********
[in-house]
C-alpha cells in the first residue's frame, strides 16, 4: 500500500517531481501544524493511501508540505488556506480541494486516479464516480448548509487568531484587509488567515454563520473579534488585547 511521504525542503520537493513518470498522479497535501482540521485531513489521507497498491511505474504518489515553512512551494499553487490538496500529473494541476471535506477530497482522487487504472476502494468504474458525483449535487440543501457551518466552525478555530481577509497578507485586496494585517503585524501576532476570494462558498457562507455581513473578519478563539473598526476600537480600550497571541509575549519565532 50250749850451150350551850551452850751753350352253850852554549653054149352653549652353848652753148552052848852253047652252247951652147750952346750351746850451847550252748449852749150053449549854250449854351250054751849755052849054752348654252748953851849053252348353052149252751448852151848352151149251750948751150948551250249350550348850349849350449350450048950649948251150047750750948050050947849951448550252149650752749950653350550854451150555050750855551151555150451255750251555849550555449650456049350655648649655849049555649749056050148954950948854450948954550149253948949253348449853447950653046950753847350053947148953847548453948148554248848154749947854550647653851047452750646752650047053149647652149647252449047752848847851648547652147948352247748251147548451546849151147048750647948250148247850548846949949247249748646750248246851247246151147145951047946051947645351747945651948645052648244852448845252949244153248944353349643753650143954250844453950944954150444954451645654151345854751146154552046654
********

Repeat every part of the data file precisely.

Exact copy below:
[in-house]
C-alpha cells in the first residue's frame, strides 16, 4: 500500500517531481501544524493511501508540505488556506480541494486516479464516480448548509487568531484587509488567515454563520473579534488585547 511521504525542503520537493513518470498522479497535501482540521485531513489521507497498491511505474504518489515553512512551494499553487490538496500529473494541476471535506477530497482522487487504472476502494468504474458525483449535487440543501457551518466552525478555530481577509497578507485586496494585517503585524501576532476570494462558498457562507455581513473578519478563539473598526476600537480600550497571541509575549519565532 50250749850451150350551850551452850751753350352253850852554549653054149352653549652353848652753148552052848852253047652252247951652147750952346750351746850451847550252748449852749150053449549854250449854351250054751849755052849054752348654252748953851849053252348353052149252751448852151848352151149251750948751150948551250249350550348850349849350449350450048950649948251150047750750948050050947849951448550252149650752749950653350550854451150555050750855551151555150451255750251555849550555449650456049350655648649655849049555649749056050148954950948854450948954550149253948949253348449853447950653046950753847350053947148953847548453948148554248848154749947854550647653851047452750646752650047053149647652149647252449047752848847851648547652147948352247748251147548451546849151147048750647948250148247850548846949949247249748646750248246851247246151147145951047946051947645351747945651948645052648244852448845252949244153248944353349643753650143954250844453950944954150444954451645654151345854751146154552046654